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How to Increase Productivity Without Increasing Stress

How to Increase Productivity Without Increasing Stress

There is a fine balance between encouraging your employees to reach their true potential and driving up their stress levels. Learn how to achieve the former and avoid the latter.

Your employees are your greatest asset, as well as the biggest line item in your budget. The company that can hire motivated and highly productive workers will have a clear edge on the competition; however, not every employee can put 110 per cent into your company. A 2014 survey by found that 89 per cent of respondents admitted to being unproductive at work every day. Of those, 50 per cent confessed to not being completely productive from one to three hours a day. Wasting three hours a day at works means that your least productive employees might as well be taking an entire week of vacation each month!

How do you encourage your employees to “be all they can be” without creating stress in the process? There is a fine balance between encouraging your employees to reach their true potential and driving up their stress levels. Here’s how you can achieve the former and avoid the latter.

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Provide the Right Environment

Even your best employees won’t get as much done if they are in a loud, chaotic office; if their schedules have more meetings than Swiss cheese has holes; or if they are forced to work off of a glitchy Excel form while the competition uses a sleek CRM system. Your first job as a company leader is to create an environment that allows your employees to thrive. A survey of over 5,000 human resources professionals and full-time employees by found that 24 per cent of respondents named noisy coworkers as one of their “primary productivity stoppers in the workplace.” Close behind was meetings, listed as a primary work stopper by 23 per cent of respondents.

How Companies Try to Improve Employee Productivity

  • 73% have implemented some measures to mitigate productivity killers at work
  • Tactics include:
    • 36% – Blocking certain websites at work
    • 25% – Prohibiting personal calls or personal use of cell phones
    • 22% – Monitoring emails and internet usage
    • 19% – Scheduling lunch and break times
    • 14% – Allowing people to telecommute
    • 13% – Implementing an open space layout instead of cubicles
    • 12% – Limiting meetings
    • 11% – Restricting use of speaker phones if not in an office

Consider how you can create a better work environment for success. Maybe that means cutting unnecessary meetings or allowing your employees to work from home where they won’t be interrupted by coworkers.

Make sure you also equip your employees with the right tools to be productive. Now is the time to invest in a robust CRM for your sales team, an integrated marketing platform for your marketing team, and any other programs that can help team members observe trends, stay better organized, and pull the data they need to take action.

Develop a Culture That Rewards Productivity AND Integrity

Any company can put together a nice-sounding mission statement lauding values like integrity, honesty, and hard work, but words don’t always translate into reality. A company’s ingrained culture can directly influence the quality of its job candidates and the pride and passion employees take in their career. In its widely shared slideshow about its company culture, Netflix writes, “Actual company values are the behaviours and skills that are valued in fellow employees.”

Consider your company’s culture. What values do you truly support? If your employees are unmotivated and regularly goof off, it may be time to make some changes. Writing for, John Boitnott advises leaders to search for and examine what he describes as motivation killers: “abrasive personalities, lack of organizational vision, absence of opportunities for professional development, poor communication systems, autocratic management styles, and the feeling of lack of appreciation.”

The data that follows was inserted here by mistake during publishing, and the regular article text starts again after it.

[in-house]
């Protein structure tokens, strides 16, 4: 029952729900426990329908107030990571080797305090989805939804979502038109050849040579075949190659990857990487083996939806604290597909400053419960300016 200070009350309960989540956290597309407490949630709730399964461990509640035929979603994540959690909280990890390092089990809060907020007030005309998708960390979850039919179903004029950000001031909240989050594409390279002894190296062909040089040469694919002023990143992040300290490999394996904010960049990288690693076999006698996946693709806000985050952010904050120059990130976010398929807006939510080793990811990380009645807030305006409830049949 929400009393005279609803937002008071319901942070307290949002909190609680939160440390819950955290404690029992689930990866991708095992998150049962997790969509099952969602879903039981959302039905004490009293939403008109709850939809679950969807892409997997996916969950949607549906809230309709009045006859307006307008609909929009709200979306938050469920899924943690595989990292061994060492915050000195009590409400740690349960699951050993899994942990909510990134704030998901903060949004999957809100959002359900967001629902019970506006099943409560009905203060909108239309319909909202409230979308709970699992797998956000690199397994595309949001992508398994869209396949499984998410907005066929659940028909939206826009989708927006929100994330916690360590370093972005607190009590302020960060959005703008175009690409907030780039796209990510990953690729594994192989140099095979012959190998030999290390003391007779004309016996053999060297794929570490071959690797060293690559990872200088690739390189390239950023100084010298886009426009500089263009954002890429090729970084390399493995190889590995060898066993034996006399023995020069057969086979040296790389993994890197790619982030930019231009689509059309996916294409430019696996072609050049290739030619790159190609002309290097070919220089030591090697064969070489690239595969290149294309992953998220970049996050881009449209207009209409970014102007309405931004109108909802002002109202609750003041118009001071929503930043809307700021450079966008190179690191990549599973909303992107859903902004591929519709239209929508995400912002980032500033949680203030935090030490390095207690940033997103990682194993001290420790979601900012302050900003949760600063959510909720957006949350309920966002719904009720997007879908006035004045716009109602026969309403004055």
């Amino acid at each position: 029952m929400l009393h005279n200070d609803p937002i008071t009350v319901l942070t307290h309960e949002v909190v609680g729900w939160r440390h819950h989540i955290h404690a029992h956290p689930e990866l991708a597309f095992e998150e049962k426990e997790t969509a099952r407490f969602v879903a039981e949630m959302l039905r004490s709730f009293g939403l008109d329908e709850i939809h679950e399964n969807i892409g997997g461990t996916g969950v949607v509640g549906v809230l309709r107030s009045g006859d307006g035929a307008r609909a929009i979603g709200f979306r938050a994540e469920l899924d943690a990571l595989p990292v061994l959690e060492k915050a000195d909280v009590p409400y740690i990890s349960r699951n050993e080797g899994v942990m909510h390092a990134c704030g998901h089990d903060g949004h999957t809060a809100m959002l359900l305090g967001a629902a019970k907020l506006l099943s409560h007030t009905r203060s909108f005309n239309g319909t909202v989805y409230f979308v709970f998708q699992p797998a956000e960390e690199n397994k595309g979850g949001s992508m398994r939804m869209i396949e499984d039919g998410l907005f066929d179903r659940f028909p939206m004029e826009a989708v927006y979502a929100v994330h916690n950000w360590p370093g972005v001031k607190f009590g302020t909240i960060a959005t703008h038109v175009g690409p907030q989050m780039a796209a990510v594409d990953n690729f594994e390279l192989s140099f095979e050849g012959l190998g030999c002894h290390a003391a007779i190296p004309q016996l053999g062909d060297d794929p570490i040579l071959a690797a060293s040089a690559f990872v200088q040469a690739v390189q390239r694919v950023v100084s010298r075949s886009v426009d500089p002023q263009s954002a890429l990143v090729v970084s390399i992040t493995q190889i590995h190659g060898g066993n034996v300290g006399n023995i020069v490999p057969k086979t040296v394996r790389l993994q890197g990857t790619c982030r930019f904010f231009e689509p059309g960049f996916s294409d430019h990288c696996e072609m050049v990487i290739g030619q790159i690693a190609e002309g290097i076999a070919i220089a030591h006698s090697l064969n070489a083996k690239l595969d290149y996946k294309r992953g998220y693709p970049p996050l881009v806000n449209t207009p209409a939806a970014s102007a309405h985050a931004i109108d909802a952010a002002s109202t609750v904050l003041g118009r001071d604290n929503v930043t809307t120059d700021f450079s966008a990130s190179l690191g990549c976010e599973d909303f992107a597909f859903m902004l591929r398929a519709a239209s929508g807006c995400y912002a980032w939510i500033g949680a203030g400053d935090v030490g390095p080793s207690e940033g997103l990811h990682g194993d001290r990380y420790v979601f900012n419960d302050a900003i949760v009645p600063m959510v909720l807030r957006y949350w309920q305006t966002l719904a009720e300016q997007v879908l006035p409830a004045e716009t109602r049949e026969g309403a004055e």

A company culture focused on results must also be tempered with a strong commitment to integrity. Push your employees to achieve, but don’t push them too hard, or they could go cartwheeling off the ethical high ground.

Establish Clear Goals and Metrics

Your employees can’t possibly know how to meet and exceed your expectations if you don’t give them a target. Likewise, you won’t be able to measure your team’s productivity if you don’t have quantitative data to compare.

Set goals for your employees to help them understand your expectations. Consider working in concert with each of your employees to identify useful and reachable targets that maximize their contributions and support their personal strengths. In this way, you allow the employee not only to participate in the trajectory of their careers, but also to take ownership of the goals you set together.

Regularly Assess Productivity Metrics

Now that you’ve established clear, personalized goals with each of your employees, you can assess how well each team member is performing. This will allow you to support your high-performing superstars and to quickly see which employees need coaching and assistance.

Most employees are not lazy or dishonest: If they fail to meet their goals, it may be because they don’t have the knowledge they need to perform their job. They may also simply be bored in their current positions. Both of these issues can be fixed. Consider inviting the employee to review their productivity data with you and then challenge them to propose a solution that will help them accomplish their goals in the office. Again, by encouraging employees to take control of their careers, they can give you the solutions that they need and take more ownership of their performances.

Tips for Employees to Make the Most of Their Time

  • Organize and prioritize
    • Declutter your workspace
    • Clearly lay out your game plan for the week:
      • What do you need to accomplish each day?
      • How much time will each project take?
      • Which projects have the highest priority?
  • Limit interruptions
    • Incoming calls and co-workers dropping by can break your concentration and take up time